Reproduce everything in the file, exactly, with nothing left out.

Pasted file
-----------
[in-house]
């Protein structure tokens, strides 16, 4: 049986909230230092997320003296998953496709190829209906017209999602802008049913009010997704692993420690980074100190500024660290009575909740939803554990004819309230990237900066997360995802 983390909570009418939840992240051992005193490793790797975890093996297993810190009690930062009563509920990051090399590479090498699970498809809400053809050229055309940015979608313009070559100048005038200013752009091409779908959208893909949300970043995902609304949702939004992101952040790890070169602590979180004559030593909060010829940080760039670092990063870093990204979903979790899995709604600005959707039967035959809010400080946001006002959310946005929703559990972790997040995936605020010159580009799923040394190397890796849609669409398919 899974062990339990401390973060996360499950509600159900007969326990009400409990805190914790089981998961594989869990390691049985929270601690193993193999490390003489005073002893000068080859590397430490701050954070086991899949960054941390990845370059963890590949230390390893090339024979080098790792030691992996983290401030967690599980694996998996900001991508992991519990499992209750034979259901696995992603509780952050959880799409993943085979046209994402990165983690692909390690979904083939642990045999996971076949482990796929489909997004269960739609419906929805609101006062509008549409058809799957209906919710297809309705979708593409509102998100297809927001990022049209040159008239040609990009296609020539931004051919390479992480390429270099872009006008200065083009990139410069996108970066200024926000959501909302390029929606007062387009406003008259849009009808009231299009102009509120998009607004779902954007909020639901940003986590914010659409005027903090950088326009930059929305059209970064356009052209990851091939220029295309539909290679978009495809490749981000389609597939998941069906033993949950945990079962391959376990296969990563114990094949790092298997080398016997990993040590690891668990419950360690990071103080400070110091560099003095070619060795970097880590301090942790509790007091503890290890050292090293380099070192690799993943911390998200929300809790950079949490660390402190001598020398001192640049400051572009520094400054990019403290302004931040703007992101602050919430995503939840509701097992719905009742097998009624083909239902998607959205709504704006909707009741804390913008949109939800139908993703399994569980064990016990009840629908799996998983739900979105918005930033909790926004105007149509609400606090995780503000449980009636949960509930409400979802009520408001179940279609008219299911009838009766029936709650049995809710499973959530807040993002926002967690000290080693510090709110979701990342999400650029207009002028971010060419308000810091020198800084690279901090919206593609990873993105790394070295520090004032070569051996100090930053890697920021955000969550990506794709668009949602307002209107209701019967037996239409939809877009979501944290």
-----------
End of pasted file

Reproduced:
[in-house]
């Protein structure tokens, strides 16, 4: 049986909230230092997320003296998953496709190829209906017209999602802008049913009010997704692993420690980074100190500024660290009575909740939803554990004819309230990237900066997360995802 983390909570009418939840992240051992005193490793790797975890093996297993810190009690930062009563509920990051090399590479090498699970498809809400053809050229055309940015979608313009070559100048005038200013752009091409779908959208893909949300970043995902609304949702939004992101952040790890070169602590979180004559030593909060010829940080760039670092990063870093990204979903979790899995709604600005959707039967035959809010400080946001006002959310946005929703559990972790997040995936605020010159580009799923040394190397890796849609669409398919 899974062990339990401390973060996360499950509600159900007969326990009400409990805190914790089981998961594989869990390691049985929270601690193993193999490390003489005073002893000068080859590397430490701050954070086991899949960054941390990845370059963890590949230390390893090339024979080098790792030691992996983290401030967690599980694996998996900001991508992991519990499992209750034979259901696995992603509780952050959880799409993943085979046209994402990165983690692909390690979904083939642990045999996971076949482990796929489909997004269960739609419906929805609101006062509008549409058809799957209906919710297809309705979708593409509102998100297809927001990022049209040159008239040609990009296609020539931004051919390479992480390429270099872009006008200065083009990139410069996108970066200024926000959501909302390029929606007062387009406003008259849009009808009231299009102009509120998009607004779902954007909020639901940003986590914010659409005027903090950088326009930059929305059209970064356009052209990851091939220029295309539909290679978009495809490749981000389609597939998941069906033993949950945990079962391959376990296969990563114990094949790092298997080398016997990993040590690891668990419950360690990071103080400070110091560099003095070619060795970097880590301090942790509790007091503890290890050292090293380099070192690799993943911390998200929300809790950079949490660390402190001598020398001192640049400051572009520094400054990019403290302004931040703007992101602050919430995503939840509701097992719905009742097998009624083909239902998607959205709504704006909707009741804390913008949109939800139908993703399994569980064990016990009840629908799996998983739900979105918005930033909790926004105007149509609400606090995780503000449980009636949960509930409400979802009520408001179940279609008219299911009838009766029936709650049995809710499973959530807040993002926002967690000290080693510090709110979701990342999400650029207009002028971010060419308000810091020198800084690279901090919206593609990873993105790394070295520090004032070569051996100090930053890697920021955000969550990506794709668009949602307002209107209701019967037996239409939809877009979501944290």